Pediatric Medications and Administrations NCLEX Practice Quiz (20 items)

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Pediatric Medications and Administrations NCLEX Practice Quiz (20 items)

Are you confident enough to pass the NCLEX? Answer this quiz about Pediatric medications and administration to see how you score!

Never let the odds keep you from doing what you know in your heart you were meant to do.
– H. Jackson Brown

Topics

Topics or concepts included in this exam are:

  • Pediatric Medications and Administrations.

Guidelines

To make the most out of this quiz, follow the guidelines below:

  • Read each question carefully and choose the best answer.
  • You are given one minute per question. Spend your time wisely!
  • Answers and rationales (if any) are given below. Be sure to read them.
  • If you need more clarifications, please direct them to the comments section.

Questions

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Pediatric Medications and Administrations NCLEX Practice Quiz (20 items)

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Pediatric Medications and Administrations NCLEX Practice Quiz (20 items)

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1. A nurse provides medication instructions to a first-time mother. Which statement made by the mother indicates a need for further instructions?

A. “I should mix the medication in the baby food and give it when I feed the child”.
B. “I should administer the oral medication sitting in an upright position and with the head elevated”.
C. “I will give my child a toy after giving the medication”.
D. “I will offer my child a juice drink after swallowing the medication”.

2. A nurse prepares to administer an intramuscular injection to a 6-month-old infant. The nurse selects which site to administer the medication?

A. Rectus femoris.
B. Dorsal gluteal.
C. Ventrogluteal.
D. Vastus lateralis.

3. A nurse prepares to administer a 3ml injection via intramuscular injection to a 5-year-old child. The nurse selects which site to administer the medication?

A. Rectus femoris.
B. Deltoid.
C. Ventrogluteal.
D. Vastus lateralis.

4. A nurse is providing instructions to a mother who has a child with congestive heart failure regarding Digoxin (Lanoxin). Which statement made by the mother indicates further teaching?

A. “I will administer the medication 1 hour before or 2 hours after meal”.
B. “I will use a special dose-measuring spoon or cup, not a regular table spoon for the liquid preparation”.
C. “If my child vomits after administration, I will repeat the dose”.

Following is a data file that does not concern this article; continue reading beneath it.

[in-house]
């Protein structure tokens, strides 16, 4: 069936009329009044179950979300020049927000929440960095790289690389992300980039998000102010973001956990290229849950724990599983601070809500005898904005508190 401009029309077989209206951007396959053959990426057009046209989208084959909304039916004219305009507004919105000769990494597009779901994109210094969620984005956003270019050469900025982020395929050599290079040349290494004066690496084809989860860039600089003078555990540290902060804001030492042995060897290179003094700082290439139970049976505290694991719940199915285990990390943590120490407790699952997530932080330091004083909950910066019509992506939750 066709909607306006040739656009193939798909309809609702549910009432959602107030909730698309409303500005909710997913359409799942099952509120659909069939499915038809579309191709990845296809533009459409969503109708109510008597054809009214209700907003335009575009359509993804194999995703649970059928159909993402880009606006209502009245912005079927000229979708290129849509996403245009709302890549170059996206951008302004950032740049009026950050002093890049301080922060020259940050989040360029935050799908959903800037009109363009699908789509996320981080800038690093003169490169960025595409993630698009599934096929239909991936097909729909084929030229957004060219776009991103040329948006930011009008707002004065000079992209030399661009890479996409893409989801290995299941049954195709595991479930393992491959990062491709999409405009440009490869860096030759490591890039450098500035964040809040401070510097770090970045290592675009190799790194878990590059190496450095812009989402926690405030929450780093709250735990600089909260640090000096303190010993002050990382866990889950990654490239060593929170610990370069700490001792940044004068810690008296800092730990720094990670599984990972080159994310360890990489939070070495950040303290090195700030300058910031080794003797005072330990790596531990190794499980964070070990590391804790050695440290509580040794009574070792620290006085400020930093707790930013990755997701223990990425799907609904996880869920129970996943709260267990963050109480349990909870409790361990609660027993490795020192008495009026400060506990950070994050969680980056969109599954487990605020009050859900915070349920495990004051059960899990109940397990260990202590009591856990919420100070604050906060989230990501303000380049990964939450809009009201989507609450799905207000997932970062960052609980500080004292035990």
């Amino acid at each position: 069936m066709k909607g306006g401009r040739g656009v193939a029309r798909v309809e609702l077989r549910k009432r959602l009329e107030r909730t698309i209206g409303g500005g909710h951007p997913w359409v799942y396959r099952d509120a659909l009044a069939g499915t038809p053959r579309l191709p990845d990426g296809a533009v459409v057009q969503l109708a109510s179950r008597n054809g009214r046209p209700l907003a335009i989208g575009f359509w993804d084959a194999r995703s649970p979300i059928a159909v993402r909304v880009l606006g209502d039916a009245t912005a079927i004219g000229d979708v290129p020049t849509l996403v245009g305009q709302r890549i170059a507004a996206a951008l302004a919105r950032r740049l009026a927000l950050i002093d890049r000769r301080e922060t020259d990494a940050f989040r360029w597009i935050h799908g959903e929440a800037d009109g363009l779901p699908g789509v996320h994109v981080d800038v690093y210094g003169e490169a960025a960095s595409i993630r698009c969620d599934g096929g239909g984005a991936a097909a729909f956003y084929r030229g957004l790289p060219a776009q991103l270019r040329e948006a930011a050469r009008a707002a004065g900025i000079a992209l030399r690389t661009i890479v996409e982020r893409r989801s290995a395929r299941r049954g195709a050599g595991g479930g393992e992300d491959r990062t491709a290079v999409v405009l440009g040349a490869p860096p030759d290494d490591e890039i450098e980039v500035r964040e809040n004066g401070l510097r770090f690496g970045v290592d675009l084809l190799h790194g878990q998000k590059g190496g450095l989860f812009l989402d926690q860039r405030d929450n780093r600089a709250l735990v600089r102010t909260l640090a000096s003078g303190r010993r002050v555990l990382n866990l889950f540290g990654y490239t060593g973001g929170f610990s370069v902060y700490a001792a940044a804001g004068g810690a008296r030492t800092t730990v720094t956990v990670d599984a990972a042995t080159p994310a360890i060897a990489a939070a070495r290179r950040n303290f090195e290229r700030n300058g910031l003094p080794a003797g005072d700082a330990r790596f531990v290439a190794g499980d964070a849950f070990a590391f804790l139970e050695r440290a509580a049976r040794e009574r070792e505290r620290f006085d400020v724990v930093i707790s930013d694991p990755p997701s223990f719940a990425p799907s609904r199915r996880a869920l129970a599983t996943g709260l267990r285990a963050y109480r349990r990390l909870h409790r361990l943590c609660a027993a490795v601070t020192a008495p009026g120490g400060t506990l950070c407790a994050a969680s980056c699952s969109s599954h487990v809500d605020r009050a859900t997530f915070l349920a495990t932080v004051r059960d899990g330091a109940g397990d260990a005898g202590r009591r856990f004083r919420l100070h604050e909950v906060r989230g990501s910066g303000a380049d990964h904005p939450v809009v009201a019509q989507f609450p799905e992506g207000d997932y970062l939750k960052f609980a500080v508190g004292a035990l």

D. “If more than one dose is missed, I will inform the physician”.

5. A physician prescribes an IV solution of 500 ml 0.45% Saline with an incorporation of 20mEq potassium chloride for a child with dehydration. The nurse should check which of the following before administering this IV prescription?

A. Blood pressure.
B. Height.
C. Weight.
D. Urine output.

6. A child was brought to the emergency department with complaints of nausea, vomiting, fruity-scented breath. The resident on duty diagnosed the child with diabetes ketoacidosis. Which of the following should the nurse expect to administer?

A. Potassium chloride IV infusion.
B. Dextrose 5% IV infusion.
C. Ringer’s Lactate.
D. Normal saline IV infusion.

7. A 1-year-old child is diagnosed with scabies. Which of the following medicine is expected to be prescribed?

A. Permethrin.
B. Lindane.
C. Both.
D. None.

8. A nurse is monitoring the intake and output of an infant receiving furosemide (Lasix) IV. Which of the following method is the most appropriate in measuring the urine output?  

A. Ask the mother regarding the number of diaper changes.
B. Compare intake with output.
C. Weighing the diaper.
D. Insert Foley catheter.

9. An infant with a patent ductus arteriosus is admitted to the pediatric unit ward. The nurse anticipates which of the following medications will be given to the infant?

A. Prednisone.
B. Ibuprofen.
C. Penicillin.
D. Albuterol.

10. Hydrocortisone cream 1% is given to a child with eczema. The nurse gives instruction to the mother to apply the cream by?

A. Apply a thin layer of cream and spread it into the area thoroughly.
B. Avoid cleansing the area before the application.
C. Apply a thick layer of the cream to affected areas only.
D. Apply the cream to other areas to avoid occurrence.

11. The nurse is giving instructions to a mother with a child receiving a liquid oral iron supplement. The nurse tells the mother to:

A. Take it with meals.
B. Mix it with food.
C. Mix it with milk.
D. Administer it using a straw.

12. A child with β-thalassemia is undergoing a blood transfusion. To prevent organ damage from the excessive amount of iron, chelation therapy is prescribed. Which of the following medications will be added to this therapy?

A. Dextromethorphan.
B. Desirudin.
C. Deferasirox.
D. Desipramine.

13. A child with Kawasaki disease is admitted to the pediatric ward. Which of the following medications will you expect to be a part of the treatment? Select all that apply: